JERUSALEM (AP) — Palestinian officials are nervously watching a landmark terrorism trial in the United States, brought by victims of Palestinian suicide bombings and shootings aimed at civilians. They fear a negative verdict could hurt their international image at a time when they are preparing to press war crimes charges against Israel.
The $1 billion lawsuit was filed over a series of deadly attacks in or near Jerusalem that killed 33 people and wounded hundreds more during the second Palestinian intifada, or uprising, a decade ago. The plaintiffs have turned to the U.S. court because some of the victims were American citizens.
Although the cases are not directly linked, a ruling against the Palestinian Authority in New York federal court threatens to undermine Palestinian efforts to rally international support for a brewing battle at the International Criminal Court in The Hague. With American plaintiffs seeking billions of dollars in damages, it could also deliver a tough financial blow to the cash-strapped Palestinian Authority, which administers parts of the West Bank.
The Palestinian Authority refused to comment on the lawsuit. But several senior Palestinian officials said the case is being closely watched in Ramallah and acknowledged they are worried about the outcome. The officials spoke anonymously on the advice of their lawyers.
At issue are several Palestinian attacks between 2001 and 2004 targeting civilians, including a bombing at a packed cafeteria at Jerusalem's Hebrew University, as well as suicide bombings and shootings on busy streets.
Nitsana Darshan-Leitner of the Israel-based Shurat HaDin Law Center, a lawyer who is representing the victims' families, said "it will definitely have an impact" on the Palestinians' image, saying the case is "full of evidence" that Palestinian Authority security men helped plan or carry out the attacks.
"Those involved in the attacks still receive salaries from the Palestinian Authority and still get promoted in rank while in jail," she said. Families of suicide bombers receive monthly salaries from a Palestinian "martyr's foundation," she said.
She said a militant linked to Palestinian President Mahmoud Abbas' Fatah party drove a female suicide bomber to downtown Jerusalem, where she set off her explosives on a busy street in 2002, killing an 81-year-old man and wounding dozens. The driver is currently in Israeli prison, she said.
Defense attorney Mark Rochon told jurors in closing arguments Thursday that the Palestinian Authority and the Palestine Liberation Organization were not privy to the attacks and argued that an entire organization can't be held liable for the actions of the suicide bombers and gunmen, whom he said acted on their own.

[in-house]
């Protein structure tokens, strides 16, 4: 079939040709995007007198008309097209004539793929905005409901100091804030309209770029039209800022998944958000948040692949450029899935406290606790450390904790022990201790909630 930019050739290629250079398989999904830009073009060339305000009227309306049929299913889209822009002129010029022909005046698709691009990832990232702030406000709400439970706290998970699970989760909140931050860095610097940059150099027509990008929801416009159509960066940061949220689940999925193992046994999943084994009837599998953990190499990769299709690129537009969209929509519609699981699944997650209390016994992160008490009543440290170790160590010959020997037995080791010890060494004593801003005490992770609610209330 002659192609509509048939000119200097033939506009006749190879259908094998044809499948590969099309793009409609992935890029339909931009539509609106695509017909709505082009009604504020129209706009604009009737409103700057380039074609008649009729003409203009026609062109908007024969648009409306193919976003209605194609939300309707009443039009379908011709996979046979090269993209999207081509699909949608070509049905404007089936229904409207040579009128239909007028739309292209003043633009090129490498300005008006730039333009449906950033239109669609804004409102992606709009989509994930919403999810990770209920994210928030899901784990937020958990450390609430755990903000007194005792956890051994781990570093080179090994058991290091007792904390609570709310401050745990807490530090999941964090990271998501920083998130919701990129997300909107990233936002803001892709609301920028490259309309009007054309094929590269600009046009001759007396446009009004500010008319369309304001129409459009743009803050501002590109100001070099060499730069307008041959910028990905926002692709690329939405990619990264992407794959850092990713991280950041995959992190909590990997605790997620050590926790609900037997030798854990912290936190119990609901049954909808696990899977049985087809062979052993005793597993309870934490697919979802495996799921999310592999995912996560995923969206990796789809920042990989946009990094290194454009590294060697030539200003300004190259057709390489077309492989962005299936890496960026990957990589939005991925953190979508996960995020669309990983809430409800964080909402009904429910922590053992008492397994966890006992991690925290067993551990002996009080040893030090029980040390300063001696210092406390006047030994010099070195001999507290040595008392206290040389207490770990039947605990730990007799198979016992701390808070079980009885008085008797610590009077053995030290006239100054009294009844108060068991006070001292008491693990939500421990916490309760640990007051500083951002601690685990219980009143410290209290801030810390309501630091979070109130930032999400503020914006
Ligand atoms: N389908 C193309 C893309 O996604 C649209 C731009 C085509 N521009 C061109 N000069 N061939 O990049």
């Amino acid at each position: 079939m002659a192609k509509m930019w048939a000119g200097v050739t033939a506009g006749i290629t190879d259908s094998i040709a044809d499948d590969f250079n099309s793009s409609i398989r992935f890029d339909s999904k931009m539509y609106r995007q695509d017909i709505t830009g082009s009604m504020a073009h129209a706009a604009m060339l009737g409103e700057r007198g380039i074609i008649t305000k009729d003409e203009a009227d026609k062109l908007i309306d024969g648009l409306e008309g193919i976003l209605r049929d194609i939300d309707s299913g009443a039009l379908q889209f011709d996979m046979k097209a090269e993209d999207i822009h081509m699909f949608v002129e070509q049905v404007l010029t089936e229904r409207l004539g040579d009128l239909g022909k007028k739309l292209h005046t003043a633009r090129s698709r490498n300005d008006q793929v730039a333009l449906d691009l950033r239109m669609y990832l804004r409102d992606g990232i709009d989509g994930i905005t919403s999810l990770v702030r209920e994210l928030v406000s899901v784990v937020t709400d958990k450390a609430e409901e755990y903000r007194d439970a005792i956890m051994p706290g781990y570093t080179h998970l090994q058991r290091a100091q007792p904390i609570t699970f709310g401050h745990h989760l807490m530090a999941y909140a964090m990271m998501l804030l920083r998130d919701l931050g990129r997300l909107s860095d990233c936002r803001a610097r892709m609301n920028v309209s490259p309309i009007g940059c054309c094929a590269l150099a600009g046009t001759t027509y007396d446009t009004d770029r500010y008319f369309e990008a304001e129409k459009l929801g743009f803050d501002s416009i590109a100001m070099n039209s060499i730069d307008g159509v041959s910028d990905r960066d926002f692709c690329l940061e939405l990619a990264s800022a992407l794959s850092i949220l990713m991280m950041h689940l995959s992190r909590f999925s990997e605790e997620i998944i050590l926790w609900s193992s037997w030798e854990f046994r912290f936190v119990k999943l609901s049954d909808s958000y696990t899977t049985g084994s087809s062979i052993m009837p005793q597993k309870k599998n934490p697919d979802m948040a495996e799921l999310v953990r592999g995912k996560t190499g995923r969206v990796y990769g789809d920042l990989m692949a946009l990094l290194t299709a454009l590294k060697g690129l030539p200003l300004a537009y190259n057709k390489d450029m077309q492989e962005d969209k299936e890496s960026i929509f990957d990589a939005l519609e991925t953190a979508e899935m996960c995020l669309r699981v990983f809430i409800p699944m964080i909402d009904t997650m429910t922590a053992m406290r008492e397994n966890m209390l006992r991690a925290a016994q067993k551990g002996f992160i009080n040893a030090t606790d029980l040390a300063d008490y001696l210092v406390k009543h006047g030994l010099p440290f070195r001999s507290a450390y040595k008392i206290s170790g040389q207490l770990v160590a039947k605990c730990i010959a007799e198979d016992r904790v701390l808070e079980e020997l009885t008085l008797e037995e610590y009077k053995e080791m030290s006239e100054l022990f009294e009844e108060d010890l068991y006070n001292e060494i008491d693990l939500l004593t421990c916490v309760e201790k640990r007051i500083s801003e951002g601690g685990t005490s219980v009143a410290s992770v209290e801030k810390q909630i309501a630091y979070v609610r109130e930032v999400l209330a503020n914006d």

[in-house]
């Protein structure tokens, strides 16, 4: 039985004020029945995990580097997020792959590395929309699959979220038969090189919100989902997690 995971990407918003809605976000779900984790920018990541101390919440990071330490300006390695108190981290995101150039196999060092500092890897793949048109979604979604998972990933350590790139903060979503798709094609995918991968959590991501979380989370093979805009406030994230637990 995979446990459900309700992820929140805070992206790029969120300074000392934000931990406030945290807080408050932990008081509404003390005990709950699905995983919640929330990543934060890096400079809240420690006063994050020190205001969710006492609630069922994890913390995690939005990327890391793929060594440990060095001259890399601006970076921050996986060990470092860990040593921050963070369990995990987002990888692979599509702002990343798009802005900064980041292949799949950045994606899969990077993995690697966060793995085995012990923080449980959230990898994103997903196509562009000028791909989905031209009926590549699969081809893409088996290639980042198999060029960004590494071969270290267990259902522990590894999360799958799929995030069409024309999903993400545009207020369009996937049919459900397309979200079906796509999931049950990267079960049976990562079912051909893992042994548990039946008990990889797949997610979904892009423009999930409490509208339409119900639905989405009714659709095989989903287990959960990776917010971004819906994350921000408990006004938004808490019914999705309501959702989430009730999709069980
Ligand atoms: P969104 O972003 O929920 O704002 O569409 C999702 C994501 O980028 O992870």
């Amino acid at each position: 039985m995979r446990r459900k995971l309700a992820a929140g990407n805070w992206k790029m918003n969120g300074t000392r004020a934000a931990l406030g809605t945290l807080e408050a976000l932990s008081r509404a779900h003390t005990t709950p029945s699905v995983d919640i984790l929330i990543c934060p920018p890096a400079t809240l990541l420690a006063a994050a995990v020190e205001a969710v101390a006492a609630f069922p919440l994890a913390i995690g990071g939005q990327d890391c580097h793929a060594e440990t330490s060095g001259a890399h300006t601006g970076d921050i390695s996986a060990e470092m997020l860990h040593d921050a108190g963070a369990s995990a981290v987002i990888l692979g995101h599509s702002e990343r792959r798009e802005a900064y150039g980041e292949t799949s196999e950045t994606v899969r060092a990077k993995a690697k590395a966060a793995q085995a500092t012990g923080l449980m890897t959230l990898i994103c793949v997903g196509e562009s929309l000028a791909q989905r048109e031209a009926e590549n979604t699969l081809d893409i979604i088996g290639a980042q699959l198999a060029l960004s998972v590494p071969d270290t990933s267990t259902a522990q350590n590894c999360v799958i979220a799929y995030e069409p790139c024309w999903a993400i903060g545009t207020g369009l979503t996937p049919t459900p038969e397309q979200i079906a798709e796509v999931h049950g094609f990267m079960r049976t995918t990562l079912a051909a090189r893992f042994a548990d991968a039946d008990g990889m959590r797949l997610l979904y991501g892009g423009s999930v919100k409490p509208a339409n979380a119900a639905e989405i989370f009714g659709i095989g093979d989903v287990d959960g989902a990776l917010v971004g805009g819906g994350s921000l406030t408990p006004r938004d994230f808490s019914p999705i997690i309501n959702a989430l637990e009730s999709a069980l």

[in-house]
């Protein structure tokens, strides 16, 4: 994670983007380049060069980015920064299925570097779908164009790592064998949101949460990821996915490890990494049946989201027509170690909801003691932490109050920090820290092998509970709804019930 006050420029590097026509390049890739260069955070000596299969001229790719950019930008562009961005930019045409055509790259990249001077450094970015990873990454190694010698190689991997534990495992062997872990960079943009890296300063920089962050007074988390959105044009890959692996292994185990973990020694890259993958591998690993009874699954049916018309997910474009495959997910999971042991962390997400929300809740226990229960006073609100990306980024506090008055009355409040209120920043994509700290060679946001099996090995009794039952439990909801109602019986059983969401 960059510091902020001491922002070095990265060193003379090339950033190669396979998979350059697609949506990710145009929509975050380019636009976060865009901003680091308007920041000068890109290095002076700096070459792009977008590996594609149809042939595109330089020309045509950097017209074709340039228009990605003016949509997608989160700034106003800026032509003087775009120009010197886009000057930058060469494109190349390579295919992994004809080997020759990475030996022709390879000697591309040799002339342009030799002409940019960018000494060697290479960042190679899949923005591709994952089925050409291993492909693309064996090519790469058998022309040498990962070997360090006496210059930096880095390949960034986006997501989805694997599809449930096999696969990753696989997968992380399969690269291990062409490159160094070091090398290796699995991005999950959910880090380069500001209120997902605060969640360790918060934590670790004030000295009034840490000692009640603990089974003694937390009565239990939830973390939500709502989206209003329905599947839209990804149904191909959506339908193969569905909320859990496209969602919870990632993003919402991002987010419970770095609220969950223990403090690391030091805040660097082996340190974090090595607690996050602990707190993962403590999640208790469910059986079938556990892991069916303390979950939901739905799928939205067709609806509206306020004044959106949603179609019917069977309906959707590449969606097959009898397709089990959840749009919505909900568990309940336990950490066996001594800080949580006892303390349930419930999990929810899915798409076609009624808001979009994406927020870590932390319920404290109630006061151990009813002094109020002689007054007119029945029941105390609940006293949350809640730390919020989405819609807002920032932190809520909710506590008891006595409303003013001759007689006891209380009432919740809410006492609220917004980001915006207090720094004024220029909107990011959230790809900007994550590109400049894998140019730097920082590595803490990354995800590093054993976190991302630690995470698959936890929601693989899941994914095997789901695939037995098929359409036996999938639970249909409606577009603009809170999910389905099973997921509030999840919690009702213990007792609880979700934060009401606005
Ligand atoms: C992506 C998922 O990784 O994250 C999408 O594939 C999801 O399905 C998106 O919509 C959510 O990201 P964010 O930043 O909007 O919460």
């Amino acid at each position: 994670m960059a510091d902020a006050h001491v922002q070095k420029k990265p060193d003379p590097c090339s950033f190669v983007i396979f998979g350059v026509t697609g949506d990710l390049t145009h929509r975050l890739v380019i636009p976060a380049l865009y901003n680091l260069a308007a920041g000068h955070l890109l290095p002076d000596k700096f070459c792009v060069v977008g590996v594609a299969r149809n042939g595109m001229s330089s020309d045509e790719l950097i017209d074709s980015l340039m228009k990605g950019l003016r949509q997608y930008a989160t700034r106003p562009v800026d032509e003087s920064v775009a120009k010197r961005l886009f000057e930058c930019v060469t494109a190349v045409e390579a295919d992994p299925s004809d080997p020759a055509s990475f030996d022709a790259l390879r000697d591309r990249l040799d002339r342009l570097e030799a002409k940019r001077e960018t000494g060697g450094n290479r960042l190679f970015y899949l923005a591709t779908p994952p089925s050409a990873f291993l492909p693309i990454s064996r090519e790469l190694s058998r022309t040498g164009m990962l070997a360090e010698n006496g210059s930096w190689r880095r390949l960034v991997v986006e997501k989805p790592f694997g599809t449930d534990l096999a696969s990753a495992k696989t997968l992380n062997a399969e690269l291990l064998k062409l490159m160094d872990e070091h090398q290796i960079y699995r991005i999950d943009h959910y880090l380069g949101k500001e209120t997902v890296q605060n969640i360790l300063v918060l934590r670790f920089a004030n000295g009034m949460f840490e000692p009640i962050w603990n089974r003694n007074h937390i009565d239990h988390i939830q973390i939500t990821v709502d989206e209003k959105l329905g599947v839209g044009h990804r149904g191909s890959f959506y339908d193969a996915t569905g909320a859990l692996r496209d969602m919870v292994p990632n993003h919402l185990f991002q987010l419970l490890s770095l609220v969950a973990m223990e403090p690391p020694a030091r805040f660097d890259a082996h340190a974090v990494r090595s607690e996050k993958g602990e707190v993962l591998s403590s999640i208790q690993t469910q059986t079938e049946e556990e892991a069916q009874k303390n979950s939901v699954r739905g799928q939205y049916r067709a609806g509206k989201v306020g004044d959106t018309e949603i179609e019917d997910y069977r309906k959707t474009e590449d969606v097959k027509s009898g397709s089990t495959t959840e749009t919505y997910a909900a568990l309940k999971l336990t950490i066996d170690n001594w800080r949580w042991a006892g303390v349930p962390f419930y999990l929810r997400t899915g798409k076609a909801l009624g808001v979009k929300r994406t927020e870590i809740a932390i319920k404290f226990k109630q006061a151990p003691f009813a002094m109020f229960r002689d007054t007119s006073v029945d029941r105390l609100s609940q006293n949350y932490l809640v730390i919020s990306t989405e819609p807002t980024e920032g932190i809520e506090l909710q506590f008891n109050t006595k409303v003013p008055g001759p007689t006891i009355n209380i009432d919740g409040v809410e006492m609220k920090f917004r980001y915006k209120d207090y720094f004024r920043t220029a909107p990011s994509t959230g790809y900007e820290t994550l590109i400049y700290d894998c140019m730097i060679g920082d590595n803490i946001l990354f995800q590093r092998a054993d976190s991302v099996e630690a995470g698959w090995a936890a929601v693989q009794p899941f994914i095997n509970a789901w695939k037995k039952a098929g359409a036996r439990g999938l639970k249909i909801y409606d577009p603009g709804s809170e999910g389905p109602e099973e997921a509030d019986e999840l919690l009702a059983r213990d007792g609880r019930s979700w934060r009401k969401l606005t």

Senior Palestinian official Hanan Ashrawi made the point at the trial that the Palestinians were hit hard during the 2000 intifada, which in addition to the attacks saw Israeli troops battle Palestinians in the West Bank and Gaza Strip on a near-daily basis. The conflict killed around 3,000 Palestinians and more than 1,000 Israelis.
"I knew and lots of my friends knew that this was counterproductive, that it really damaged our cause and didn't serve the cause of the PLO, nor the cause of freedom and justice. So we tried to prevent violence from all sides," the Jerusalem Post quoted her as saying earlier this month.
The Intifada fizzled out after Abbas took office in 2005 following the death of Palestinian leader Yasser Arafat. Abbas has repeatedly condemned violence, and his forces have coordinated security in the West Bank with Israel for nearly a decade, though Israel accuses the official Palestinian media of incitement.
Members of a family from Long Island testified in early February about the attack. Rena Sokolow said the world seemed to be spinning "like I was in a washing machine," and blood flowed so quickly from a broken leg she thought she would die.
"I looked to my right and saw a severed head of a woman about three feet from me," she testified. Her daughter Jamie, then 12, suffered multiple facial wounds.
The female bomber, Wafa Idris, is widely regarded as a hero in the Palestinian territories, as are other militants who have carried out attacks.
Meshulam Perlman described to the court in January the aftermath of a Palestinian suicide bombing that targeted a crowded bus in Jerusalem.
"Bodies, corpses were flying. They were flying onto balconies and rooftops," said the 70-year-old flower shop owner. "People were severed in two, severed into pieces," he said.
The 2004 lawsuit was brought under the Anti-terrorism Act of 1991 and seeks $1 billion from the Palestinian Authority and the Palestine Liberation Organization. Lawyers for the plaintiffs say any damages awarded would be automatically tripled because the claims involve acts of terrorism. The Palestinian officials said they are worried they will be faced with a hefty bill.
The Israeli government says it has no official involvement in the case.
The case was delayed for years as lawyers for the Palestinians tried to challenge the American court's jurisdiction.
Closing arguments were delivered Thursday. A spokesman for the plaintiffs said the jury could issue a verdict as soon as Monday, or it could take days or weeks.
A negative ruling would be a setback for the Palestinians' campaign to seek international recognition of their independence in the absence of a peace deal with Israel.
Disillusioned after two decades of failed peace talks, the Palestinians gained observer status at the United Nations in 2012, clearing the way for them to join various international organizations. Most notably, the Palestinians recently moved to join the International Criminal Court, where they hope to pursue war crimes charges against Israel.